Re: How do Christians in Science avoid being marginilized by PJ?

Murphy (
Thu, 20 Mar 1997 18:28:26 -0500

Joel Cannon wrote:

> Unfortunately, outside of this listserv and isolated communities of
> intellectuals, Johnson seems to have been very successful at
> marginalizing those of us who disagree with either his theology or his
> biology. Ironically, Johnson spoke at the NTSC of a "culture war" of
> "ad hominem arguments" that had prevented discussion of theistic
> science in the academy while using precisely the same strategy to
> attack opponents within the Christian community.
> The important question is how can we collectively and constructively
> raise our voices to say that many Christians with far better
> scientific qualifications than Phillip Johnson feel that he is
> misleading the Christian community. In particular, how are we to
> respond to things such as the upcoming Christianity Today issue that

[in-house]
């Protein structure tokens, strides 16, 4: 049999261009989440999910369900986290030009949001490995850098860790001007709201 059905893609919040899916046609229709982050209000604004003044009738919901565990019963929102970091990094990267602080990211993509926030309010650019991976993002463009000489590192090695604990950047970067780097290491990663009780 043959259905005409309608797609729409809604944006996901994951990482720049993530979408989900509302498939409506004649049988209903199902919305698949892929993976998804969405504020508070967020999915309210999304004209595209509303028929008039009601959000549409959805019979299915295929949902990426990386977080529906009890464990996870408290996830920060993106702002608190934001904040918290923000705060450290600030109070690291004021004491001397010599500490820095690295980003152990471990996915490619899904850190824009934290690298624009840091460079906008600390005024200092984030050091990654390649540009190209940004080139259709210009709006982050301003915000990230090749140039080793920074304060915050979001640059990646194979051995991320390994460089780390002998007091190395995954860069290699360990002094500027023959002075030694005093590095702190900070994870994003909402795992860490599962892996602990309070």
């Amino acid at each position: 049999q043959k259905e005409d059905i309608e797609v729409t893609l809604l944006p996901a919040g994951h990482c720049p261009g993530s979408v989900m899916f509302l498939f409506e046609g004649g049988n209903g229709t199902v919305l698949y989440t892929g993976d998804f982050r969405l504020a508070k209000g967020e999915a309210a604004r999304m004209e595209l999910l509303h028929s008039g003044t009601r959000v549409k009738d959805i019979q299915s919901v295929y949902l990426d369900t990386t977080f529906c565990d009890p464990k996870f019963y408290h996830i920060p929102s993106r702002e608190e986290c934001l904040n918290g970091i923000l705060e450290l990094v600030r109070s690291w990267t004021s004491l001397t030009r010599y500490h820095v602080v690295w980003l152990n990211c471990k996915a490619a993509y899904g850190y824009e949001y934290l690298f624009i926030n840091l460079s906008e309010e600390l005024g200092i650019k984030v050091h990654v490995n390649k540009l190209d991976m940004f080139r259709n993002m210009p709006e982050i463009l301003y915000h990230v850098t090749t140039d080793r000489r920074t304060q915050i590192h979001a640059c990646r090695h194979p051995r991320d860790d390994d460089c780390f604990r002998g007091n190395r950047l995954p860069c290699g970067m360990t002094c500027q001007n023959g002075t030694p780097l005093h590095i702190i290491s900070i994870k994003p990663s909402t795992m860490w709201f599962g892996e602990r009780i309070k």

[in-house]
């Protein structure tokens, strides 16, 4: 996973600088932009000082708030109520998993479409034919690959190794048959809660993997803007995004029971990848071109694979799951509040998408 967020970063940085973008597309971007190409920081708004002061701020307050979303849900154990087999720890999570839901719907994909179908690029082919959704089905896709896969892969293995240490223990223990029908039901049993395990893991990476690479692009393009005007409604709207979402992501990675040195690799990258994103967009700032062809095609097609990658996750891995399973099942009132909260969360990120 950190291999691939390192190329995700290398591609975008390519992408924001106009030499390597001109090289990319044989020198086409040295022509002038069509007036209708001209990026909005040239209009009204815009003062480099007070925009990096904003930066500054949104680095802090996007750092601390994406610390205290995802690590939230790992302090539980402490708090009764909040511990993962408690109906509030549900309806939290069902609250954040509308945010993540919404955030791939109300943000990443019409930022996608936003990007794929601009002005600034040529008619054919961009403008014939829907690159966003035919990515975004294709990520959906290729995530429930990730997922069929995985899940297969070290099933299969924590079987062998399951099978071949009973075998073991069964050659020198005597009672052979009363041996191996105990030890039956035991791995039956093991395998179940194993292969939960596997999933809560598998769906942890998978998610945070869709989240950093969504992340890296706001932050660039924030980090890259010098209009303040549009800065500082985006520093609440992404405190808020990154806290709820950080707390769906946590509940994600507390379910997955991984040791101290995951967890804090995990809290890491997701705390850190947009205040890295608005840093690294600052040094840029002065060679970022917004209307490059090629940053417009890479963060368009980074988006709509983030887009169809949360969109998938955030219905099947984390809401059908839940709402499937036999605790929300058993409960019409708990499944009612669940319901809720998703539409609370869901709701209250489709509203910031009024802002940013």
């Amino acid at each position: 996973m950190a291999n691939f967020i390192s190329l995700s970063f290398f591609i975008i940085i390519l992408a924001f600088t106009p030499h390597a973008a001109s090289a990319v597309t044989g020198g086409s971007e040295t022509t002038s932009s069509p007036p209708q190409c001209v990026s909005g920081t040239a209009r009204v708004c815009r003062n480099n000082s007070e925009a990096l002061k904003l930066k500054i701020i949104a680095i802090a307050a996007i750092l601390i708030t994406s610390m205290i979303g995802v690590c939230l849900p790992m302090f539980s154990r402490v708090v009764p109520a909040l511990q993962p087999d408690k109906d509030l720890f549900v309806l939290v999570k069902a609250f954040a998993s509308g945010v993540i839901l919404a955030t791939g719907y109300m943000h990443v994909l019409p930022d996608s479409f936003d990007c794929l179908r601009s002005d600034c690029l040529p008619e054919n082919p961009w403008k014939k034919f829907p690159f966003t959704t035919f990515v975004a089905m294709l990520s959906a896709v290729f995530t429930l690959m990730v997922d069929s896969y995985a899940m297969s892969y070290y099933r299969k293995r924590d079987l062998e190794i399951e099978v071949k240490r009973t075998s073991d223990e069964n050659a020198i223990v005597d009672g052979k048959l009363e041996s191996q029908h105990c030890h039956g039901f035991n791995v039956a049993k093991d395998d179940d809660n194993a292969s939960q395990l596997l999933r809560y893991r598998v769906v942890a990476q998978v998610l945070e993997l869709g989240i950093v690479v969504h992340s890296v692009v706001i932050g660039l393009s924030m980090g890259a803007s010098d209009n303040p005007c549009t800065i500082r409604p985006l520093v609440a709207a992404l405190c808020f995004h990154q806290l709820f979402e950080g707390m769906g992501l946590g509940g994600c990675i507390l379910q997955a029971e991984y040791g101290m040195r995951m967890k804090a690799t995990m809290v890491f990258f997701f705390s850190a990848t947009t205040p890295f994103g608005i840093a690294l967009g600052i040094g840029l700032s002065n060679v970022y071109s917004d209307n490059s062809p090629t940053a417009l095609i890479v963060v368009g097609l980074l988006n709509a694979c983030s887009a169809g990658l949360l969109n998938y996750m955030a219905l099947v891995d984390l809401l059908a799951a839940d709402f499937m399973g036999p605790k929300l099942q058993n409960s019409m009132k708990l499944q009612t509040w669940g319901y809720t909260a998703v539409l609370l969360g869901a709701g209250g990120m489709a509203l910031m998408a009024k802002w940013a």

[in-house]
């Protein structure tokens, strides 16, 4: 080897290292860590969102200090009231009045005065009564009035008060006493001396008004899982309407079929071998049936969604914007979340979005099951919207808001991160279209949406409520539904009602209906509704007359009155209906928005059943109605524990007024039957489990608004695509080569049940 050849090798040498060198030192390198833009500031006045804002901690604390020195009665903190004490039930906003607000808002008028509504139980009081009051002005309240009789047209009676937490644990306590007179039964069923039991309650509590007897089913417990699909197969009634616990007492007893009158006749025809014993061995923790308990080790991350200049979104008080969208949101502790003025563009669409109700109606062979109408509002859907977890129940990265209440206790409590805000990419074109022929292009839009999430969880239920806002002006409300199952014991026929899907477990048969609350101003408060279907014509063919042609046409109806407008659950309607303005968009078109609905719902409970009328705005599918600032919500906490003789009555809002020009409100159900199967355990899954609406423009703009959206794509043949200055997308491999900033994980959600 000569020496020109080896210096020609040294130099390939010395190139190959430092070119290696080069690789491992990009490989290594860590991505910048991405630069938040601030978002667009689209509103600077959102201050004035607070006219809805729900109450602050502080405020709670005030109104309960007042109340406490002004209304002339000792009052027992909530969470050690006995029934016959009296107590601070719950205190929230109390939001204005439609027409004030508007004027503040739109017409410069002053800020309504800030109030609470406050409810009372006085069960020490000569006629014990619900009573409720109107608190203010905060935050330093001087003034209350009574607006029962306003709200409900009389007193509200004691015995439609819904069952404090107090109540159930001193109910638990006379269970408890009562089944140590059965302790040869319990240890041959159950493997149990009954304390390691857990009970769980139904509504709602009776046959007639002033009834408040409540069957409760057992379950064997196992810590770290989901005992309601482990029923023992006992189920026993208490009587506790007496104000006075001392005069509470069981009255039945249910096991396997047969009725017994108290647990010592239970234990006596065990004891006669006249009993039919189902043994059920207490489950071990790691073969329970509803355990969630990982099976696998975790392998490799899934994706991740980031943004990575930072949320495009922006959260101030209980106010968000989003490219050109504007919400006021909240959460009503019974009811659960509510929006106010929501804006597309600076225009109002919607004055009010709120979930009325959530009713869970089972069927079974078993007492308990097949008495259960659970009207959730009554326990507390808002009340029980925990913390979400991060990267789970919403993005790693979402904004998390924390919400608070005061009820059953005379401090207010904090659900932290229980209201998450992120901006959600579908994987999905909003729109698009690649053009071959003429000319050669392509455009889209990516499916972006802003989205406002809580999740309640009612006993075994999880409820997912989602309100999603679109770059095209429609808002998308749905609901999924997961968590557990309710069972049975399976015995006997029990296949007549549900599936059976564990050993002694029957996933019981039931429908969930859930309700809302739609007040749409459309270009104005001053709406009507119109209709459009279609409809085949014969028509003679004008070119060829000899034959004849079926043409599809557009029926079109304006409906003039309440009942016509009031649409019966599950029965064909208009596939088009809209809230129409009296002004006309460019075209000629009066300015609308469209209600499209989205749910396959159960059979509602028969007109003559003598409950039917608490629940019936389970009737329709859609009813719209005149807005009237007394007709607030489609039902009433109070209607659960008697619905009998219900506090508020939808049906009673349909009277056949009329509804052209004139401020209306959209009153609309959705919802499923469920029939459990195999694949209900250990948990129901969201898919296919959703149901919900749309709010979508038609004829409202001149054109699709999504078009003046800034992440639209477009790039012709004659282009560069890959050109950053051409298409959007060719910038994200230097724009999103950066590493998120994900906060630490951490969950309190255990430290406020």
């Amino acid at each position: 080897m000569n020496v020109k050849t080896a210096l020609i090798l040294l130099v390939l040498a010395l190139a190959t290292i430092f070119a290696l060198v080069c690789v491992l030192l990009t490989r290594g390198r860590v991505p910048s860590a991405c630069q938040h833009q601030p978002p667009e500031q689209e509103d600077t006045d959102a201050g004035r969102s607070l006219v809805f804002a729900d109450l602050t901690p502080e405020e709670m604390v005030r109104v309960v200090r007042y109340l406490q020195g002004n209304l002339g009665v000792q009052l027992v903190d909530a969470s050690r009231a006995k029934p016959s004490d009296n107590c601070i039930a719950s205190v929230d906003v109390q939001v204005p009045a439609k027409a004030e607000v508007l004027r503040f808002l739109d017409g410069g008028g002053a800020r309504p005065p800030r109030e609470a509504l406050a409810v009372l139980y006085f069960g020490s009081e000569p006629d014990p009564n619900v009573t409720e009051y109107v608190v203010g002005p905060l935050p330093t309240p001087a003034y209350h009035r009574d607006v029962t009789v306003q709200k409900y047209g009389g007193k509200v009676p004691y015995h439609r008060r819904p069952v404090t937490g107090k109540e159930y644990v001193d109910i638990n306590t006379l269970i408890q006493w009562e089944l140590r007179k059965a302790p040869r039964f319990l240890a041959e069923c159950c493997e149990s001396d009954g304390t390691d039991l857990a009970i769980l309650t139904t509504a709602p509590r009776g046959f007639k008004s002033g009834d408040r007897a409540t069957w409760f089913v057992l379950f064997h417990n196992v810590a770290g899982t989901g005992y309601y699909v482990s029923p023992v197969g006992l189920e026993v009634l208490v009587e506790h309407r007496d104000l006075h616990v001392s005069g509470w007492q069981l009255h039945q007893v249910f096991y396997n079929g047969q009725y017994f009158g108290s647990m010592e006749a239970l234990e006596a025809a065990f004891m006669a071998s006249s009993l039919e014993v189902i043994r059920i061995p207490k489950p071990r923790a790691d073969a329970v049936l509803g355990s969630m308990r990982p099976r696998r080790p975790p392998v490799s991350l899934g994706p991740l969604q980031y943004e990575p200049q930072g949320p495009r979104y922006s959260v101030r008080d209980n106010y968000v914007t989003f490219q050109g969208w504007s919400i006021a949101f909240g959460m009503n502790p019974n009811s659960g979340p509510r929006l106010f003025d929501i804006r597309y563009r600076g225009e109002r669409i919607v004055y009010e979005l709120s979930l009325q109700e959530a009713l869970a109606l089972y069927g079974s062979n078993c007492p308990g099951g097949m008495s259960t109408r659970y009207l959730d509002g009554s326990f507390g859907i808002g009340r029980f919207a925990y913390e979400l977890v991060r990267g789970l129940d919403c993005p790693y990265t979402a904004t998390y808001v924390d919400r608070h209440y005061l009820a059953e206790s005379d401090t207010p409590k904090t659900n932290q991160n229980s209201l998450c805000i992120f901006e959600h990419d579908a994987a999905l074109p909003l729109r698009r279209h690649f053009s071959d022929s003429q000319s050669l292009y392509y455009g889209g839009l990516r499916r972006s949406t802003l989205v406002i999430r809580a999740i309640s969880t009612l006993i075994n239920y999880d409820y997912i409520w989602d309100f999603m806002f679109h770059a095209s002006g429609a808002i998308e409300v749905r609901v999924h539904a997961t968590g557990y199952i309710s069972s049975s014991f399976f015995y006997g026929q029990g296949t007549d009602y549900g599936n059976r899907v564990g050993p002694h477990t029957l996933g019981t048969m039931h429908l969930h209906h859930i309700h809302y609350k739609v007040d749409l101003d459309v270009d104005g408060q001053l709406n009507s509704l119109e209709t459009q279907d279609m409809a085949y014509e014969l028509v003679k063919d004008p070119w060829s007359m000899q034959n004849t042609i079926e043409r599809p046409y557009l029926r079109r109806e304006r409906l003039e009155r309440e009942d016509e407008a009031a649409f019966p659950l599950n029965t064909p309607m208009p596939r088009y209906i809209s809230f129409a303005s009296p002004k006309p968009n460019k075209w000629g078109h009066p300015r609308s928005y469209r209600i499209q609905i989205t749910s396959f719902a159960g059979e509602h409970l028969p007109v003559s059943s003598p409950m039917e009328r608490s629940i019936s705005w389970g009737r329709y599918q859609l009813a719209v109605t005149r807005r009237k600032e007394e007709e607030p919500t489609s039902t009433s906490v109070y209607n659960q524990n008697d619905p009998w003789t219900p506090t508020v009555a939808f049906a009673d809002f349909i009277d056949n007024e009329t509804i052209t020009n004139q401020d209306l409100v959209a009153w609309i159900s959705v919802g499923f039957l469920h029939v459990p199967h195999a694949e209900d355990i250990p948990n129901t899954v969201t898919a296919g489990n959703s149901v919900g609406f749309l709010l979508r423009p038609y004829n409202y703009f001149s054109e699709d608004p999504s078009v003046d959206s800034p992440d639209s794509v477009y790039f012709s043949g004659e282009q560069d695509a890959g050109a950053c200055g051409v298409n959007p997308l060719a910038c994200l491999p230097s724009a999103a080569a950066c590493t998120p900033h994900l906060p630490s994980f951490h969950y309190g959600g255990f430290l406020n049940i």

> has appears to have been orchestrated by Johnson (that is my
> impression anyway)?
> We need more than articles in "Perspecives".

Johnson's arguments have had the largest impact in the
Evangelical (in the popular American sense) community. Among people
interested in science-theology issues, this means among those likely to
be associated with ASA. I must remind you all again that ASA is by no
means the only, or even the most important, group of Christians
interested in these issues. Those connected with CTNS, CCRS, & the
various denominational work groups which participate in the ecumenical
roundtable on science & technology (ELCA, UCC, PCUSA, RCA, Episcopal,
United Methodist, & others) - not to mention those outside the USA -
seem to have little interest in Johnson.
The primary theological need in connection with evolution is to
develop adequate ways to express Christian doctrines such as creation,
_imago dei_, and original sin in an evolutionary context. That can only
be done if one takes evolution seriously. Johnson's primary fault is
that he has given some Christians an excuse not to engage this
theological task. That isn't surprising in view of the fact that he
seems to care little about theology, but this doesn't minimize the
damage he has done, especially to ASA.
Some will respond that the other groups I mentioned are too
"liberal". In part, I agree. But they represent people who are
interested in the type of theological task which Johnson encourages
others to shirk.
George Murphy